In addition to our work on ACE subsetting, we have also been reducing the footprint of TAO. We are pursuing two complementary strategies to reduce TAO's footprint:
Note: All measurement are for ACE 5.0 and TAO 1.0 using egcs-2.91.60 on SunOS5.7
The make flags options used were:
debug=0 optimize=1 static_libs_only=1 DEFFLAGS=-DACE_USE_RCSID=0
These options translate into:
To build a TAO static library, if shared libraries are the default,
make static_libs_only=1 (make sure to do this for
ACE, as well). If you're using recent versions of GNU GCC, you can
use the -frepo option, which
typically reduces the footprint by another 25 percent.
As the effort to reduce TAO's footprint continues, we are planning several modifications for TAO that should reduce the footprint for both the full CORBA and minimum CORBA configurations by around 300-400 Kbytes. The list below contains an estimate of the impact of each one of these changes, along with the estimated effort to implement them.
|ACE||14 Kb||4 weeks||Implement a TAO-specific Reactor. ACE's reactor supports a number of features that TAO does not require. Thus, a TAO-specific implementation is an important way to reduce the footprint.|
|ACE||20 Kb||4 weeks||Implement a TAO-specific Service Configurator. TAO uses the ACE Service Configurator to dynamically configure its strategies. In many embedded applications the set of strategies are selected at design-time, on those platforms it would be appropriate to disable all the features to dynamically load components into the ORB.|
|TAO||10-15 Kb||1-2 weeks||Eliminate duplicate code due to instantiations of string -> pointer maps. TAO uses several such maps, they could be replaced by a generic version, wrapped with a fully inlined (i.e. zero footprint) adapter for type-safety.|
|TAO||3-10 Kb||1-2 weeks||Make message buffering strategies optional. TAO supports policy extensions to control the outgoing oneway and AMI request buffers. Those policies are not used by all applications.|
|TAO||10 Kb||2 weeks||Make support for multiple ORBs optional. TAO can support multiple ORBs in the same process, but most applications only require one.|
|TAO||5 Kb||1 week||Move the less common transport muxing and reply waiting strategies to an optional library.|
|ACE+TAO||30 Kb||8 weeks||
Decouple ACE (and then TAO) from the
|TAO||>50 Kb||6 weeks||
In parallel with the activities described above we are pursuing other avenues of research to find sources of rarely used or unused code in ACE+TAO, and to modify the software to eliminate such code. These activities include the following:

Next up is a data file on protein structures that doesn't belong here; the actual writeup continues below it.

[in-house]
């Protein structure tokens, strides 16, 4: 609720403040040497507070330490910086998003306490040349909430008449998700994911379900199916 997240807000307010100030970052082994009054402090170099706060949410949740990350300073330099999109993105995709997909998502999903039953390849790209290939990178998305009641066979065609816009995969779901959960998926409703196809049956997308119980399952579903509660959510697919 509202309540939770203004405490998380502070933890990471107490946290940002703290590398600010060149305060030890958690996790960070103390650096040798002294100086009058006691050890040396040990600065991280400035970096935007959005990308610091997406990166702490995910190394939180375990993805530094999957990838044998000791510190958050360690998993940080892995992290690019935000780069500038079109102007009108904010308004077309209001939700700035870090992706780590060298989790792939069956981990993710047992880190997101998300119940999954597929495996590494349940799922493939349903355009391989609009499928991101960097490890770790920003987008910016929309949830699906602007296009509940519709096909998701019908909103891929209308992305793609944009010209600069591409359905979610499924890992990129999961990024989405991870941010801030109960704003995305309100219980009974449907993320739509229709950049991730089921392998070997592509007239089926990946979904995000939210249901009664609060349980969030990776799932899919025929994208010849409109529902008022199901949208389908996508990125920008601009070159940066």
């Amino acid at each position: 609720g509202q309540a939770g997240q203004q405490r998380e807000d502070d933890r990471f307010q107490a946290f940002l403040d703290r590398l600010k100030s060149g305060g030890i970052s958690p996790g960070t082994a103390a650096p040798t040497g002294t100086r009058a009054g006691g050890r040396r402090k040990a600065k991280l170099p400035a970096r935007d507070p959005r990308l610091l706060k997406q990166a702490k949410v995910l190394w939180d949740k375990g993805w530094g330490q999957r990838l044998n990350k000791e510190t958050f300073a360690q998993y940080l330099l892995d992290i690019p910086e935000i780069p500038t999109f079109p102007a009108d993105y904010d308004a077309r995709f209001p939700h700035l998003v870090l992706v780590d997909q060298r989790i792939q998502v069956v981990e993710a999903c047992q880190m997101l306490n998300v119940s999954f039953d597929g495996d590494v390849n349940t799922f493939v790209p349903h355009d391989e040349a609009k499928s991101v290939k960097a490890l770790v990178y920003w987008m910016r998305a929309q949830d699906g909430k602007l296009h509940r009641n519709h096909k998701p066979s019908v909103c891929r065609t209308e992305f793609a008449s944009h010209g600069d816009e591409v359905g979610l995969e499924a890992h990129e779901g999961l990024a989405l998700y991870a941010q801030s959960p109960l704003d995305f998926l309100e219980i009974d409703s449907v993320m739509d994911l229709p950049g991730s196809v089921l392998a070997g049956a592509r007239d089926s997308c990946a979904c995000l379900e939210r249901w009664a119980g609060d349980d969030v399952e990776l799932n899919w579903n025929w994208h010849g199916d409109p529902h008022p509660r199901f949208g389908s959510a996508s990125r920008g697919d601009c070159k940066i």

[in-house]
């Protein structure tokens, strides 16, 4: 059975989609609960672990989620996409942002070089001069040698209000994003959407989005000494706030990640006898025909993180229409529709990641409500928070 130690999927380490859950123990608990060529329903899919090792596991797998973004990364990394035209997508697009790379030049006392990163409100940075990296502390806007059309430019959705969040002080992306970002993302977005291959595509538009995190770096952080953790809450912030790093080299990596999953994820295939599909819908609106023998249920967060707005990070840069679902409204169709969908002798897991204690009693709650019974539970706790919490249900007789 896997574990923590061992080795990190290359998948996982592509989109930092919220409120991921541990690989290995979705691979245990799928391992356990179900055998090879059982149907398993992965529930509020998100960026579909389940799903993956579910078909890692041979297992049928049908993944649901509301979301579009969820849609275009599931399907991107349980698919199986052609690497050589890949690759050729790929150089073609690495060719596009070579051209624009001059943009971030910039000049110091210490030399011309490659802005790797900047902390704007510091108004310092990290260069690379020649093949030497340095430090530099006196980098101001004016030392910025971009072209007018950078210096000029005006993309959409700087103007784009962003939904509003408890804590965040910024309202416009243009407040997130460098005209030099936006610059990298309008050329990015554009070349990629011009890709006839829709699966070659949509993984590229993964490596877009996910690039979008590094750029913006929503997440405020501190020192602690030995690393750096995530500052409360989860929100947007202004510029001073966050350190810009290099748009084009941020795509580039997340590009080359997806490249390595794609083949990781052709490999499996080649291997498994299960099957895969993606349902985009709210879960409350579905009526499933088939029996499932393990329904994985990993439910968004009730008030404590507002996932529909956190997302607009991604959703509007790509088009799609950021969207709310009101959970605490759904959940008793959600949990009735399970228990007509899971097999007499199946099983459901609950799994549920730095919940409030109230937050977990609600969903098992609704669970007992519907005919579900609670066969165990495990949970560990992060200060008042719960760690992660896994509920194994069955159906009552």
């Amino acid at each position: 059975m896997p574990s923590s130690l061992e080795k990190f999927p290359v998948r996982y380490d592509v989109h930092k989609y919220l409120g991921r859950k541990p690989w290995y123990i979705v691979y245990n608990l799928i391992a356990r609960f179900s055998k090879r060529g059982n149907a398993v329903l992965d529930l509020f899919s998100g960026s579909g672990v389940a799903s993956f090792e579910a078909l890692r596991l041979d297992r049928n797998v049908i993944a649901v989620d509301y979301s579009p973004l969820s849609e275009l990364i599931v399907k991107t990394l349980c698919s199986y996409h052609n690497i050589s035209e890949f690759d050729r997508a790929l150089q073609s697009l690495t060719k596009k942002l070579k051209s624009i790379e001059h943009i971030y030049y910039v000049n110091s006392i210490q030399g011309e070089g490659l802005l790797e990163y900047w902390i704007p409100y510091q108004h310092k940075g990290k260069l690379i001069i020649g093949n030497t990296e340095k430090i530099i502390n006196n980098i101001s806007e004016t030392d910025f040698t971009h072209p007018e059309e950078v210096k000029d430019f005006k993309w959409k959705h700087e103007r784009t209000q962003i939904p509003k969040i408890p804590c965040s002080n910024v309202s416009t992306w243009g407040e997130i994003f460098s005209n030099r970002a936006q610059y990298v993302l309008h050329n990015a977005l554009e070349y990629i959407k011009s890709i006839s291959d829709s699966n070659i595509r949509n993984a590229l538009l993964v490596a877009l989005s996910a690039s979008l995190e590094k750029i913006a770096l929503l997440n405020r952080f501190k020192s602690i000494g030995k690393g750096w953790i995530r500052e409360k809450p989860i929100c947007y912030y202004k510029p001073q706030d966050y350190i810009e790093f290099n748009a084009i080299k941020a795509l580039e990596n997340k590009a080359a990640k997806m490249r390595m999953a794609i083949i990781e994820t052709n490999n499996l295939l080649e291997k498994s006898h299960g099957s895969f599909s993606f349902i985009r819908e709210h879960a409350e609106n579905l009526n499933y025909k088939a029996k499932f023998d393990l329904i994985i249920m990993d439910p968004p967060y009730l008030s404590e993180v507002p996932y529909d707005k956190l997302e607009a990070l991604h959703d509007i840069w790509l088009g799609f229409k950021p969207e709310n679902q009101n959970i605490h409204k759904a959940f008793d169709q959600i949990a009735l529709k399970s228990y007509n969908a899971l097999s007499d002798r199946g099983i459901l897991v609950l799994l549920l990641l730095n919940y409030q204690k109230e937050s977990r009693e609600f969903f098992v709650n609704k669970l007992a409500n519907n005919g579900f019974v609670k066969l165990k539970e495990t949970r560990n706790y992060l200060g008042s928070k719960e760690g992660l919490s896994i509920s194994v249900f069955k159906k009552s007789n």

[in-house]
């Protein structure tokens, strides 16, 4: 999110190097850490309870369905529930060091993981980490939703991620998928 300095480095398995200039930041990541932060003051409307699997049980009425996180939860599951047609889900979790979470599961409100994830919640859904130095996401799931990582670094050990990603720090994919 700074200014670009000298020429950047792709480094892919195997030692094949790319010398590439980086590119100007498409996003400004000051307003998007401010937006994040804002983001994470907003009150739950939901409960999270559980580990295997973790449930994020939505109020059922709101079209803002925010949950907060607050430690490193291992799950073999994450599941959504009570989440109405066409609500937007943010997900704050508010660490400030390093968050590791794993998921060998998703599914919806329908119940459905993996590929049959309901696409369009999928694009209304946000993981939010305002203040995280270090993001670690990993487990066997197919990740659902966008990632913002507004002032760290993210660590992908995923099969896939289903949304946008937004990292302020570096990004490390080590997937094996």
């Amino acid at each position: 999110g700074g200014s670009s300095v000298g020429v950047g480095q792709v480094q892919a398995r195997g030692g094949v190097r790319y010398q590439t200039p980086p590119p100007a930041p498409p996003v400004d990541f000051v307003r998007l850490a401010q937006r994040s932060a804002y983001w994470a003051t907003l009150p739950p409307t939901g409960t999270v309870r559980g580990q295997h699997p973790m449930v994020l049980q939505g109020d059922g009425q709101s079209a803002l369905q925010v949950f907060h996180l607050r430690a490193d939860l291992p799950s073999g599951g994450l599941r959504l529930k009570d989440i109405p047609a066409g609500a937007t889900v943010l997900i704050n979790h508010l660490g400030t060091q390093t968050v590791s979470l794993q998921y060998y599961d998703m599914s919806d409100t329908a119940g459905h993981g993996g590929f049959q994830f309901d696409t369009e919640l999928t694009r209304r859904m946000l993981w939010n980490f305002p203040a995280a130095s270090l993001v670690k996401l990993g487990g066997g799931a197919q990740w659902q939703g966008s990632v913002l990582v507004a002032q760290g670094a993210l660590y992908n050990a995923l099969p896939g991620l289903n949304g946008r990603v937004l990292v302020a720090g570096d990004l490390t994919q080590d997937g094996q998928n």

Using profiling tools, such as gprof, Quantify and True Coverage to find unreachable code, or code only reachable in certain applications.
The code TAO's IDL compiler generates for
operators is large, so we are evaluating designs that reduce the impact of the
type support. TAO's IDL compiler already makes that support optional.
However, for applications that require
Anys it may be useful to separate that code
in another file to reduce the size of generated stubs and skeletons,
without losing the opportunity to use more dynamic CORBA invocation
The Notification Service currently depends on the Trading service to implement the Trader Constraint Language. We are planning to break that dependency and factor the TCL parser into a smaller library shared by both services.
TAO still contains features that are rarely or never used. Examples include the interfaces to query the well-known services and to dynamically discover the level of security support. Those components should only be linked (dynamically) in applications that require them.
The support for interceptors currently generated by the IDL compiler can be partially refactored into common ORB code. Moreover, we evaluating a new implementation of interceptors that can be configured dynamically, thereby eliminating the need for compile-time configuration flags.
We are planning to provide compile-time flags to eliminate certain mandatory features in CORBA that are not used in all applications, such as IOR parsers (corbaloc, corbaname, etc.).
Finally, we will perfom more code inspections to determine if template code can be refactored into base classes and thereby shared by many objects in the ACE+TAO implementations.